Pros: compensation, hours
Cons: sleep, housing
Where do I start?
It's a heavy manual labor position. Unfortunately, MBI Recruiter failed to state this. Was hired on as a CDL driver, but I have only driven one time. The rest is heavy labor. Work hours are typically 15 hour days, which is fine. However, they house you in Dickinson, which is a hour drive from the yard. By the time a day is finished, with travel time, you only get about three hours of sleep. How can anyone operate a Commercial Vehicle safely with three hours of sleep? Three hours of sleep for three weeks straight does not equate to a safe working environment.
There is no training. I was sent into the field and given little to no direction. The foreman would not say a word to me. I finally asked him if there is something I should be doing? He advised me to just observe. There is no direction whatsoever. There was no explanation into how and why things work. If you are rigging up or down, you'll just be doing hard labor, which does not require any training. It's self explanatory.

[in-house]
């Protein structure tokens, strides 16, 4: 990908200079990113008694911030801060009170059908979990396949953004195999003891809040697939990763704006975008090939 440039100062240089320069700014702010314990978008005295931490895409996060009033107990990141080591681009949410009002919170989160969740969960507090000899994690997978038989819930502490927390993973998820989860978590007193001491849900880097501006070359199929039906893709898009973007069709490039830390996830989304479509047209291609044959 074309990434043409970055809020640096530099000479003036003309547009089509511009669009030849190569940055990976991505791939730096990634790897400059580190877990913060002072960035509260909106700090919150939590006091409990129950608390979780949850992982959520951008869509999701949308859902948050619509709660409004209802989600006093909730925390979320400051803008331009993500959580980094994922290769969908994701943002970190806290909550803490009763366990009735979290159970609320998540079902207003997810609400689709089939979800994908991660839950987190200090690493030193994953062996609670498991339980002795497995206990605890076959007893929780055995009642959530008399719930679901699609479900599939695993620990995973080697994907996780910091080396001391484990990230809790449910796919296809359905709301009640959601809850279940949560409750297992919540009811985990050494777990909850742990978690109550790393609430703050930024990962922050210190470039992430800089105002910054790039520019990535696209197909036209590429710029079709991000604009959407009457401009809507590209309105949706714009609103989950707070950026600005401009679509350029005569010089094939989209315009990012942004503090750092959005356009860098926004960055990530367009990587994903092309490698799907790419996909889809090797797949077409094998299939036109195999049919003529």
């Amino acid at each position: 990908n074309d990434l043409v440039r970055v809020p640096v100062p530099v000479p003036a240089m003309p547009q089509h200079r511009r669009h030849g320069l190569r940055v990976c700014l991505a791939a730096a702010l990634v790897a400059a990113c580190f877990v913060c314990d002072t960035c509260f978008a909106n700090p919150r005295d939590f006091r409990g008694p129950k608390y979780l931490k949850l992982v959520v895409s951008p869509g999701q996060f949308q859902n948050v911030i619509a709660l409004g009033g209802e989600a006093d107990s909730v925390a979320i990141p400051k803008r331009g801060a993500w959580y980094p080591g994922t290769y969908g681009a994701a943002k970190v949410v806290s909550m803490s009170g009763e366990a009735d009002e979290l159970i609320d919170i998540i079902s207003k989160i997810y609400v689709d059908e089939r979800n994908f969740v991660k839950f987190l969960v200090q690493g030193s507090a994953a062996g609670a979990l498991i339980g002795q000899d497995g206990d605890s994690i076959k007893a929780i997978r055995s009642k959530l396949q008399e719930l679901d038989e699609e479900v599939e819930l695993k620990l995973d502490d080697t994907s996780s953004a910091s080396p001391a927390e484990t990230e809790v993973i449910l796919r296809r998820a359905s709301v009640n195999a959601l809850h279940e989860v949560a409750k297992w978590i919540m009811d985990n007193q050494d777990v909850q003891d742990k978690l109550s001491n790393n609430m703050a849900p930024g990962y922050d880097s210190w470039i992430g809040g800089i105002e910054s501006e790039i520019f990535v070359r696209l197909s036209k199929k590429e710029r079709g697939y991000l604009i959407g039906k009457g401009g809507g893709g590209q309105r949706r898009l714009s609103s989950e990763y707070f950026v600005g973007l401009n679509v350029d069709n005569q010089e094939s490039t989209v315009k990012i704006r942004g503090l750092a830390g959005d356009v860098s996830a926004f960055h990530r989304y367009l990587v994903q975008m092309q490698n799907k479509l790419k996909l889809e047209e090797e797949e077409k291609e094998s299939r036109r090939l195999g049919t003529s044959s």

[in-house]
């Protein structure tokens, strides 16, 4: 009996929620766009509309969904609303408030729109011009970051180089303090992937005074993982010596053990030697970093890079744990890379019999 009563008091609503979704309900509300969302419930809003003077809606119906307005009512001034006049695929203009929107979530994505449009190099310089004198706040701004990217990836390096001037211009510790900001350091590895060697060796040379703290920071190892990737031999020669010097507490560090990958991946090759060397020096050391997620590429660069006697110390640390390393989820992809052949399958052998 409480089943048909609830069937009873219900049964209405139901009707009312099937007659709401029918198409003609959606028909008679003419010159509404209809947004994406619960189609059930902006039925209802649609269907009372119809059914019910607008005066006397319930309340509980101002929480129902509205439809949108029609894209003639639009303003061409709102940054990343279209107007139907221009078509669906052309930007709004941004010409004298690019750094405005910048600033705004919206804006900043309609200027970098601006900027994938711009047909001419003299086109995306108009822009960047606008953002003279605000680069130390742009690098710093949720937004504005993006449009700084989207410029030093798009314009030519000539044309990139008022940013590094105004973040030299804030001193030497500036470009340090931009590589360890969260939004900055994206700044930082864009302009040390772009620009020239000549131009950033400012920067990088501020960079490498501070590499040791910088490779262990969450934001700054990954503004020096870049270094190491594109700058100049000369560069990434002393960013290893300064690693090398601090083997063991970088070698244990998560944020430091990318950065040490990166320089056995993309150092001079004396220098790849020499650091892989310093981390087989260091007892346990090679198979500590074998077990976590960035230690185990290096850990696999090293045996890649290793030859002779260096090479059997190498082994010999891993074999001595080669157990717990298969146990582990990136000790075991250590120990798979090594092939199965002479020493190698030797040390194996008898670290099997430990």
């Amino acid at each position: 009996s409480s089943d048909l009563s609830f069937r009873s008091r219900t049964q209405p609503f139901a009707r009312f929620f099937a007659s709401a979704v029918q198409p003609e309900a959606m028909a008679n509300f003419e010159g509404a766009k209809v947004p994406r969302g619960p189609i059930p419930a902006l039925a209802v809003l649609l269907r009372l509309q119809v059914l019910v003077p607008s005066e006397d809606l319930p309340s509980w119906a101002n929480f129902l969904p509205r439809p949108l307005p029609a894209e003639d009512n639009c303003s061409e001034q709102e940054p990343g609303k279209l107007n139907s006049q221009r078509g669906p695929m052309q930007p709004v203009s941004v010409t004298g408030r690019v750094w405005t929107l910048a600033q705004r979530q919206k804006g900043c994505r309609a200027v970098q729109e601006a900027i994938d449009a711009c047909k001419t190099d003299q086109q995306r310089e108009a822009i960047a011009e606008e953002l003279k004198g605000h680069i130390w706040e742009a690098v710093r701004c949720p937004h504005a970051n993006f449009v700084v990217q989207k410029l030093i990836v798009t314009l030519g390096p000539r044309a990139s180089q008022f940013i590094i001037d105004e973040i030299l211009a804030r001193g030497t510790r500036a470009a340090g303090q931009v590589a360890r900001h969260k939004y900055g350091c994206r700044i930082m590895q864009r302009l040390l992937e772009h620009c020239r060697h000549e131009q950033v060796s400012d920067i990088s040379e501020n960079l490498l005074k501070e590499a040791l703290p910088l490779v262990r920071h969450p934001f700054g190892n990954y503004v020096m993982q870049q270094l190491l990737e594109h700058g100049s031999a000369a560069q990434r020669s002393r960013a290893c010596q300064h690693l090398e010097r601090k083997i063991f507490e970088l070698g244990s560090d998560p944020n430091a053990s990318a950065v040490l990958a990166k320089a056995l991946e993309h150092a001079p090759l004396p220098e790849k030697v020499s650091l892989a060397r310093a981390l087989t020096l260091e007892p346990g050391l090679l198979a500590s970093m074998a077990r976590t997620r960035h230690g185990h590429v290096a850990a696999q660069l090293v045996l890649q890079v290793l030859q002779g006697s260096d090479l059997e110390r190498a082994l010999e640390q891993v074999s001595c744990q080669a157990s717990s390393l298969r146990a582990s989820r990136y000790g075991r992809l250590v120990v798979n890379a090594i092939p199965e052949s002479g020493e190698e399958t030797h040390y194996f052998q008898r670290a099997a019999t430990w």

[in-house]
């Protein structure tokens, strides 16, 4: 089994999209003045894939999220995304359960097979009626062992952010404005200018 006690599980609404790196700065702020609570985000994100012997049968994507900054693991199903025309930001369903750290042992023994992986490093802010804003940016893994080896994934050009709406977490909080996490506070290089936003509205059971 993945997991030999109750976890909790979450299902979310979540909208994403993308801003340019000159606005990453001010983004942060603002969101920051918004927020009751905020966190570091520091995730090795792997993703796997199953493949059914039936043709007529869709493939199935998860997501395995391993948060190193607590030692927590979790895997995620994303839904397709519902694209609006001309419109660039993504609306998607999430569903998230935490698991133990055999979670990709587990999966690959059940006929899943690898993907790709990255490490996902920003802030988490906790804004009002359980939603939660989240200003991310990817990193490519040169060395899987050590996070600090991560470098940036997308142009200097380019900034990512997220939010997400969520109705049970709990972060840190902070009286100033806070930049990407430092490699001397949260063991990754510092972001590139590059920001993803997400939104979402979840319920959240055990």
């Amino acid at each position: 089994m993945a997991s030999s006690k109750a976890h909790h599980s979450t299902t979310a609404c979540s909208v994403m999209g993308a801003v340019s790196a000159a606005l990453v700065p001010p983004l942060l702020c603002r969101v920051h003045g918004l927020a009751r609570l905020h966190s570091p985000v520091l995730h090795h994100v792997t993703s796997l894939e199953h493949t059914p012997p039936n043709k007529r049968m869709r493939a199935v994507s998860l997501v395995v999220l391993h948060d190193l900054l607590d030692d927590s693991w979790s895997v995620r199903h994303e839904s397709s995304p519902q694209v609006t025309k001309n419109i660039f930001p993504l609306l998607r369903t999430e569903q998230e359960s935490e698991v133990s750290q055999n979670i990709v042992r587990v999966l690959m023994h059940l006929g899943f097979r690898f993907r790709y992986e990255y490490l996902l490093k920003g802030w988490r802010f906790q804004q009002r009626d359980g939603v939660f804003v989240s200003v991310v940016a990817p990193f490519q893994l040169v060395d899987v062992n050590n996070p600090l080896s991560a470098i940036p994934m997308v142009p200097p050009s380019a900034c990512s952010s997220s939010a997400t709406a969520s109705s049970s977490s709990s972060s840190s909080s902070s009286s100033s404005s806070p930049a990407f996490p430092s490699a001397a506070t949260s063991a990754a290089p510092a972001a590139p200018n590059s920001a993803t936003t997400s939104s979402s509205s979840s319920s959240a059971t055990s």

In the Water Transfer Division there are several Supervisors/Leads (Foreman). Most of them grew up together in Minnesota, and they are extremely cliquish. They openly talk down about the new guys (Green Hats), instead of properly training them. There are many days where returning to the yard at the end of shift that some of them smell of alcohol.
Coworker (Green Hats):
Most are helpful and will explain how to do things since trainers/foreman won't. However, there is quite a few bad apples who take on the trainers/foreman's point-of-views. – more... The don't want anything to do with you because you are a brand new green hat. These bad apples are typically the green hats that have been in the department for three months. – less